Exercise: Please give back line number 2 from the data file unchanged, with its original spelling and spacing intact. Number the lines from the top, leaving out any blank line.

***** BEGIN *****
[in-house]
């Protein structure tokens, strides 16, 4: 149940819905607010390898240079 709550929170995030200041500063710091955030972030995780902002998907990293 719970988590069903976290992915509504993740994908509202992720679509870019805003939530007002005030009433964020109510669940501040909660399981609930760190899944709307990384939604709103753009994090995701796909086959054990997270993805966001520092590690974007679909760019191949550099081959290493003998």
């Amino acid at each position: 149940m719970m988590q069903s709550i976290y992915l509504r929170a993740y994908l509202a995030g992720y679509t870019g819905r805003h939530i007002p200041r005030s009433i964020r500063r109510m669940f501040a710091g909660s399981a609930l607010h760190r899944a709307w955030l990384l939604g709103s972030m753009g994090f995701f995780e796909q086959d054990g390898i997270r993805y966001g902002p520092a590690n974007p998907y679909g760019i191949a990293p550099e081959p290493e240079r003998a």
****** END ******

């Protein structure tokens, strides 16, 4: 149940819905607010390898240079 709550929170995030200041500063710091955030972030995780902002998907990293 719970988590069903976290992915509504993740994908509202992720679509870019805003939530007002005030009433964020109510669940501040909660399981609930760190899944709307990384939604709103753009994090995701796909086959054990997270993805966001520092590690974007679909760019191949550099081959290493003998």